159 mph copper gets tummy tickled



D

david lloyd

Guest
"Helen Deborah Vecht" <[email protected]> wrote in message
news:[email protected]
> Sue White <[email protected]>typed
>
> > Now that I've read those letters I find it awfully hard to believe they
> > weren't picking on him.

>
> I have to agree :-(
>
> So much for fair policing and unbiased judiciary...
>

On Sunday, I spend many miles behind a slow moving Safty Camera Team van
going at less than 30mph in unrestricted parts of the A51. Ahead of it were
a couple of scooters, one a learner, which were wobbling from side to side
across the carriage way. There were about twnety vehicles behind us by the
time I split off for Litchfield. If that was a police van, I would have
taken its number and reported them for failing to act. What is worse, there
were plenty of points where the white line wasn't solid in which the van had
time to accelerate past them.

Dave Lloyd
So open minded, my brains dribbled out.
 
N

Nick Maclaren

Guest
In article <[email protected]>,
Sue White <[email protected]> writes:
|> Adam Lea <[email protected]> whizzed past me shouting
|> >
|> >Stationg that the cyclist was prosecuted for being on the road is a slight
|> >exaggeration. There is no law against cycling on the road.
|> >
|> There is now.
|> A lot of Uk law consists of judges' interpretations of what the Statutes
|> and Statutory Instruments mean.

And, even if the court was too low to set binding precedent, almost all
judges' judgements are allowable precedent (magistrates' are usually
or always not).

|> It's irrelevant that the judgement is against government policy (to
|> encourage cycling) and against government guidance (the Highway Code and
|> Cyclecraft both tell you what the government thinks the law is) because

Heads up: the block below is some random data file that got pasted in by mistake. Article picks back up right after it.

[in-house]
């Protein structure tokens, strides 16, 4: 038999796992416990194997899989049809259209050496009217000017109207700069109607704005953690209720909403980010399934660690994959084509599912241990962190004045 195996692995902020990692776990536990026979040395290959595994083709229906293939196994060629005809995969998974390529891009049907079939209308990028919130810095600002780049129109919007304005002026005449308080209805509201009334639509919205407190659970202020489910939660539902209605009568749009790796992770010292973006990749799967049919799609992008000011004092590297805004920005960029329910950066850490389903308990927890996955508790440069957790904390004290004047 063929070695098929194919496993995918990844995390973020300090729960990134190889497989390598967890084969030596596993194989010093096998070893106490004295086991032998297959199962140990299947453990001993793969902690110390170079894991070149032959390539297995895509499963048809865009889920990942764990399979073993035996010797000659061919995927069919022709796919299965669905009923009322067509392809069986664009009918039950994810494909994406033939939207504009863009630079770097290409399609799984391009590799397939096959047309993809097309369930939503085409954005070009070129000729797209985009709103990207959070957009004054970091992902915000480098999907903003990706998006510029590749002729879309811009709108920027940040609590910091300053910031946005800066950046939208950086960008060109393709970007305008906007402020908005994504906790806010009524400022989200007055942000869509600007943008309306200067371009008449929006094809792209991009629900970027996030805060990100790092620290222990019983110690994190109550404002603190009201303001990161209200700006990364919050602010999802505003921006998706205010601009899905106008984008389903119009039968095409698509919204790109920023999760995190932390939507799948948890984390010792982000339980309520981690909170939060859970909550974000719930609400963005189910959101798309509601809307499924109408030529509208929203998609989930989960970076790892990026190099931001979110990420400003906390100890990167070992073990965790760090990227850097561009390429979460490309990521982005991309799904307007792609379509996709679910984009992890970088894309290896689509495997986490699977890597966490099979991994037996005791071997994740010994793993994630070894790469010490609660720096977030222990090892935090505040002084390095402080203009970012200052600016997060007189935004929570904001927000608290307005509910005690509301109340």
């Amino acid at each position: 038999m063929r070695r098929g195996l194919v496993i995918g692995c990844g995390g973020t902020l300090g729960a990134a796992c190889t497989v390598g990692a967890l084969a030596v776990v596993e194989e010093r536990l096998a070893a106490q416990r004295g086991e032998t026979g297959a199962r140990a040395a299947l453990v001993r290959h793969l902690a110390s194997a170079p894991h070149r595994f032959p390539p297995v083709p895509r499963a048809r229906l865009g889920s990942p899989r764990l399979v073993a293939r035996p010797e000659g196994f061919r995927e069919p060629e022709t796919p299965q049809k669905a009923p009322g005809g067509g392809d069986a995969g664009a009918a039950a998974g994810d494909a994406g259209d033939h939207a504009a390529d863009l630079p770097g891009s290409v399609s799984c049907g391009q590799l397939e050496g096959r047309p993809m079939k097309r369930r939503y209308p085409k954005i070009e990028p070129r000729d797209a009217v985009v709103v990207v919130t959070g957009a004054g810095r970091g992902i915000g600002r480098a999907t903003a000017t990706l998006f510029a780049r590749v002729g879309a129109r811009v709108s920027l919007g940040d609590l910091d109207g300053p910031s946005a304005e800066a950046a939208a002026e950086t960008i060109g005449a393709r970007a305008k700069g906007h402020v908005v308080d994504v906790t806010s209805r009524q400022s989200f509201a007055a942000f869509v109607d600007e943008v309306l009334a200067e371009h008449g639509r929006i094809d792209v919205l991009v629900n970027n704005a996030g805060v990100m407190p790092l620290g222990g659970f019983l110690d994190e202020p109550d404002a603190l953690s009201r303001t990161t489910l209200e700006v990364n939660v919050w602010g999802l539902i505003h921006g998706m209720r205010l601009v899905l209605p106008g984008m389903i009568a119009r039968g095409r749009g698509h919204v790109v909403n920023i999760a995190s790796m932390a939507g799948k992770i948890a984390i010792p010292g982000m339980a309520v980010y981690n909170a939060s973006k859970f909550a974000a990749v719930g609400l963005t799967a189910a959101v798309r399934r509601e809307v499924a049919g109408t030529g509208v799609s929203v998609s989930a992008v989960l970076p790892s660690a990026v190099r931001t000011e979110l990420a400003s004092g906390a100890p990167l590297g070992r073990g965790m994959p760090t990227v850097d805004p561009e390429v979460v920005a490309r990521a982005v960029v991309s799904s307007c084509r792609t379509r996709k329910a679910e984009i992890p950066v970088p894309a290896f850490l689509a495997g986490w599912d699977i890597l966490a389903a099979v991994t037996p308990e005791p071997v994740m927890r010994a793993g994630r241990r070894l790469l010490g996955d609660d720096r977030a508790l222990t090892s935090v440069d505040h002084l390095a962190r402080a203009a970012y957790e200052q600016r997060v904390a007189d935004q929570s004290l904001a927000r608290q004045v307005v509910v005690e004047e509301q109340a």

|> the government can easily be wrong here.
|>
|> In my day job I deal with the Department for Work and Pensions, which
|> frequently passes legislation that doesn't say what the DWP meant it to
|> say (so it's against policy) or what the DWP's guidance says it says.
|> Very often, once a judge has found agains them they "restore the
|> legislative intention" by passing yet more legislation to correct their
|> mistakes.
|>
|> It's hard to imagine the current government passing a law to restore our
|> right to use the public highway at a convenient speed, so the appeal
|> against that judgement really is important.

As I said to several people when the Highway Code was changed to remove
the word 'suitable', this judgement was the intent. Enough people and
organisations pointed out the issue to them to make it clear that the
omission was deliberate.


Regards,
Nick Maclaren.
 

Guest
On 1 Sep,
[email protected] (Nick Maclaren) wrote:

>
> In article <[email protected]>, Sue White
> <[email protected]> writes: |> Adam Lea <[email protected]> whizzed
> past me shouting |> > |> >Stationg that the cyclist was prosecuted for
> being on the road is a slight |> >exaggeration. There is no law against
> cycling on the road. |> > |> There is now. |> A lot of Uk law consists of
> judges' interpretations of what the Statutes |> and Statutory Instruments
> mean.
>
> And, even if the court was too low to set binding precedent, almost all
> judges' judgements are allowable precedent (magistrates' are usually or
> always not).


This was a district judge (used to be called a stipendary magistrate) sitting
in a magistrates court, IIRC.


--
BD
Change lycos to yahoo to reply
 
N

Nick Maclaren

Guest
In article <4E5F9F461C%[email protected]>, <[email protected]> writes:
|> >
|> > And, even if the court was too low to set binding precedent, almost all
|> > judges' judgements are allowable precedent (magistrates' are usually or
|> > always not).
|>
|> This was a district judge (used to be called a stipendary magistrate) sitting
|> in a magistrates court, IIRC.

I didn't know that they had been retitled! That does change things,
rather.


Regards,
Nick Maclaren.
 

Similar threads